How can this be possible, for the death of One to accomplish this? It is possible because He is infinite--He is God, and His blood sacrifice is of infinite worth. His hours of agony began in the garden the night before the crucifixion, and culminated in His death on the cross, when God the Father turned His back on God the Son as the Son bore our sins. His sacrifice for us as our substitute was the equivalent of all who would ever believe in Him (or who ever had believed in His promised coming ) suffering eternal punishment. He endured all that in our place. The Christ of the Cross is our Satisfaction (of the Law’s demands). The law of God demands perfect obedience to the law--Christ is the only One who ever lived who fulfilled that demand. The law demands just punishment for those who sin--He fulfilled that demand as well. The law has been upheld--it is satisfied.
Unlike the “gods” of the world’s religions, who either disregard sin or forgive it capriciously, the God of the Bible can state that all the demands of His law have been met. (Gal 3:13; Rom 3:31; Col. 2: 13-14,). The Christ of the Cross is our Propitiation. This $50 theological term is a very important word. It means that Christ turns away God’s righteous wrath against our sin and rebellion. (Rom 1:17; 3:25-6, Rom 5:6-9). Christ has done it all by His sacrifice on our behalf--as the old hymn writers have said:
What can wash away my sin?--Nothing but the blood of Jesus!
What can make me whole again?--Nothing but the blood of Jesus!
There is a fountain filled with blood drawn from Emmanuel’s veins,
and sinners plunged beneath that flood, lose all their guilty stains!
And, can it be that I should gain, an interest in the Savior’s blood?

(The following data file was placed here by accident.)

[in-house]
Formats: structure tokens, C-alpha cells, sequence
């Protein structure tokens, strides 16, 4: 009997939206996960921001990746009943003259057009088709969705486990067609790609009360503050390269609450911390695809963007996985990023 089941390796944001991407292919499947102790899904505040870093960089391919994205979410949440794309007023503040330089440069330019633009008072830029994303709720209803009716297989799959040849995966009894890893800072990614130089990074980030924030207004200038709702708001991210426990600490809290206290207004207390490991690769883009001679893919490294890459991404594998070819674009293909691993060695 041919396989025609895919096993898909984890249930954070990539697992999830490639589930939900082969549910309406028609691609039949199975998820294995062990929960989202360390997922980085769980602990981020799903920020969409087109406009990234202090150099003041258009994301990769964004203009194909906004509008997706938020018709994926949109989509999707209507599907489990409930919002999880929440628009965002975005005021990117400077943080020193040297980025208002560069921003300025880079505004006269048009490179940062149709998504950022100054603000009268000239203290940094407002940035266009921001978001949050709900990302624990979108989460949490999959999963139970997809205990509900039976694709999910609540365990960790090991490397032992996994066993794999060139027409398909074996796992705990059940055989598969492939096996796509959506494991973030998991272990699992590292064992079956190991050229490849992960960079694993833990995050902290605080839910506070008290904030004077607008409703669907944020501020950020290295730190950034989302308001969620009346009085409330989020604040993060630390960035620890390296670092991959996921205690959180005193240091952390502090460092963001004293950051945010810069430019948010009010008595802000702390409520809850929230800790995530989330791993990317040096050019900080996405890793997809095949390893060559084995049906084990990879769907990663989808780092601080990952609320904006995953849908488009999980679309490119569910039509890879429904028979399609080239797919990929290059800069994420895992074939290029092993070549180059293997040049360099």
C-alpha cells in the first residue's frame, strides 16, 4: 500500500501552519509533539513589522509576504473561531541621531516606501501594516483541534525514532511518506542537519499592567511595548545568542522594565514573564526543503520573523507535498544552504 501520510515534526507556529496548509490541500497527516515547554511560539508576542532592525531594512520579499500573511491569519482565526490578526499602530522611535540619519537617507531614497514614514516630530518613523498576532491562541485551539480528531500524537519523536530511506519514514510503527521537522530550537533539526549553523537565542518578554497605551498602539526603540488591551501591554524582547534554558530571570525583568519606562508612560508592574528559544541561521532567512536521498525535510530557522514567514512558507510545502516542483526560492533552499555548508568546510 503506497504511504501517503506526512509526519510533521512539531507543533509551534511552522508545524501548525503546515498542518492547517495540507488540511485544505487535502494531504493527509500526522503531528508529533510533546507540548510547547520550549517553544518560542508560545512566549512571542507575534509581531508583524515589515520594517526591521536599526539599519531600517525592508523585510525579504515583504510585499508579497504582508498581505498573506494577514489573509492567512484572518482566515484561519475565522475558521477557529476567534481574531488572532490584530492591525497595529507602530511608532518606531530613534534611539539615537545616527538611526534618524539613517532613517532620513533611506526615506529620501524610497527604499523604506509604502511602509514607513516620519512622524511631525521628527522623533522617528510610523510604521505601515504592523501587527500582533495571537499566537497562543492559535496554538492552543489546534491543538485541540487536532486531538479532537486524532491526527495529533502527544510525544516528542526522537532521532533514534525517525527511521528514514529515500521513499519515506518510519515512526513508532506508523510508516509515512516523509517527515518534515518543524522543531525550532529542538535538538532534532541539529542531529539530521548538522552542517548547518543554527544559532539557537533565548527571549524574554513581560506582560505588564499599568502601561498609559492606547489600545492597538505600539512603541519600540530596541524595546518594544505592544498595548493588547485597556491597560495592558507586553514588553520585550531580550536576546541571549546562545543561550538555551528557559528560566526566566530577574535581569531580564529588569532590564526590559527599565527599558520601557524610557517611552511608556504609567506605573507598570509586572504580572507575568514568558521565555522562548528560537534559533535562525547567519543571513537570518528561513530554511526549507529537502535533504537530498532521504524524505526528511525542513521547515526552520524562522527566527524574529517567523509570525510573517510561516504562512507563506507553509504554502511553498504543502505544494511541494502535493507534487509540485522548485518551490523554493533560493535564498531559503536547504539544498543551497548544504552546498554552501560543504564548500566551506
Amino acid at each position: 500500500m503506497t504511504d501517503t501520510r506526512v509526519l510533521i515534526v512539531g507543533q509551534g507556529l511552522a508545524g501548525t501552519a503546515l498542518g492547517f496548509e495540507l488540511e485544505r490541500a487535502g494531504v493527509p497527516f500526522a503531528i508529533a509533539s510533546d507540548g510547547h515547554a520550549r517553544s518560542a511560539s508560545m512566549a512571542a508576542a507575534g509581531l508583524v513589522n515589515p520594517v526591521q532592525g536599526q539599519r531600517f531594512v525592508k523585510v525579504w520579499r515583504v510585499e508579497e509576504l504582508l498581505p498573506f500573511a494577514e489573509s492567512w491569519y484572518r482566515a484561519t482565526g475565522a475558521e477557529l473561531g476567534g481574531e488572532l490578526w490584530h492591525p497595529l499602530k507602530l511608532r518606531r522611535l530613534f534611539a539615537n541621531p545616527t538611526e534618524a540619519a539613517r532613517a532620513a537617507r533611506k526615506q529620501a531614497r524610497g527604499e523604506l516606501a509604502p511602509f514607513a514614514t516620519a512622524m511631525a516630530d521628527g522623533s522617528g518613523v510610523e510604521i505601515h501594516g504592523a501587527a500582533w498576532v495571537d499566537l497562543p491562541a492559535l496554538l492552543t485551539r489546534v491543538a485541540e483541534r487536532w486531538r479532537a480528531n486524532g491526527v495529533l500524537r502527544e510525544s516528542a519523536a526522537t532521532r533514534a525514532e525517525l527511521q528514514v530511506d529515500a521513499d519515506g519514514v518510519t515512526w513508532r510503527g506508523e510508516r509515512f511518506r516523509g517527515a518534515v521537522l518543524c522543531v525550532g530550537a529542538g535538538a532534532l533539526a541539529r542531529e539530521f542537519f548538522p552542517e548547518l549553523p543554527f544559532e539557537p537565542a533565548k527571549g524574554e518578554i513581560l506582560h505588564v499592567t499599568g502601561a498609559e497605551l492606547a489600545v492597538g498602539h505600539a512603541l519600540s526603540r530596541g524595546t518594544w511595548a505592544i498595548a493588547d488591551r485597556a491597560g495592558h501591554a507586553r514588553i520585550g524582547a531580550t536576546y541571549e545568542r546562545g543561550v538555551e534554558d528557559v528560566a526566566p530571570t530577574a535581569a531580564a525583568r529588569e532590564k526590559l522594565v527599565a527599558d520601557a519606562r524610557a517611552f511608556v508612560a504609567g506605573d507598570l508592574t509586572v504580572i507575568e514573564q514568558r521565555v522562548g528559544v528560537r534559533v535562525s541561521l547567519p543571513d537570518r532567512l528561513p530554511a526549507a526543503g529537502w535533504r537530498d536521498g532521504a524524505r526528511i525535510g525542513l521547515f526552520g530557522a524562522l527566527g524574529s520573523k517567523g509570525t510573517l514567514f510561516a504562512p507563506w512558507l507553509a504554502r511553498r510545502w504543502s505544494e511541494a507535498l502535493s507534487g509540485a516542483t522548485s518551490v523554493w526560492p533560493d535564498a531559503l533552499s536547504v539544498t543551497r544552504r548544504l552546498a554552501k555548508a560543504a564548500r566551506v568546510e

Died He for me who caused His pain, for me, who Him to death pursued?
Amazing love! How can it be, that thou, my God, shouldst die for me?
Yes, believers, as the text in Galatians 6 says, we Glory in the Cross!!! BUT THAT IS ONLY HALF OF OUR TEXT!
The other half of our text says “ . . . BY WHOM THE WORLD IS CRUCIFIED UNTO ME AND I UNTO THE WORLD.” For the apostle Paul, and for any consistent believer, the Cross of Christ is the thing that rules the life. Our feelings about the world, our relationship with it, our walk in it, and our increasing detachment from its rule are all determined by the Cross. As far as Paul was concerned, the world was dead--the praise, advancements, approval of the world were not important . For the Apostle, as for every believer, the world was not his real home--but unlike many of us, he knew it, and he lived like it. Paul proved his allegiance to the rule of the cross. He had made choices in his life; he had chosen the Gospel’s Truth over family background, tradition, and riches.
Philippians 3:3-10 “For we are the circumcision, which worship God in the spirit, and rejoice in Christ Jesus, and have no confidence in the flesh. Though I might also have confidence in the flesh. If any other man thinketh that he have whereof he might trust in the flesh, I more: Circumcised the eighth day, of the stock of Israel, of the tribe of Benjamin, an Hebrew of the Hebrews; as touching the righteousness which is in the law, blameless. But, what things were gain to me, those I counted loss for Christ. Yea, doubtless, and I count all things but loss for the excellency of the knowledge of Christ Jesus my Lord: for whom I have suffered the loss of all things, and do count them but dung, that I may win Christ, and be found in Him, not having mine own righteousness, which is of the law, but that which is through the faith of Christ, the righteousness which is of God by faith: That I may know Him, and the power of His resurrection, and the fellowship of his sufferings, being made conformable unto His death;”
As John Brown of Edinburgh said, it is that “. . . we view the world system as crucified, cursed, useless, of no influence, of no matter, of no importance to us at all. The world is not to be desired, listened to, followed, or worshipped.”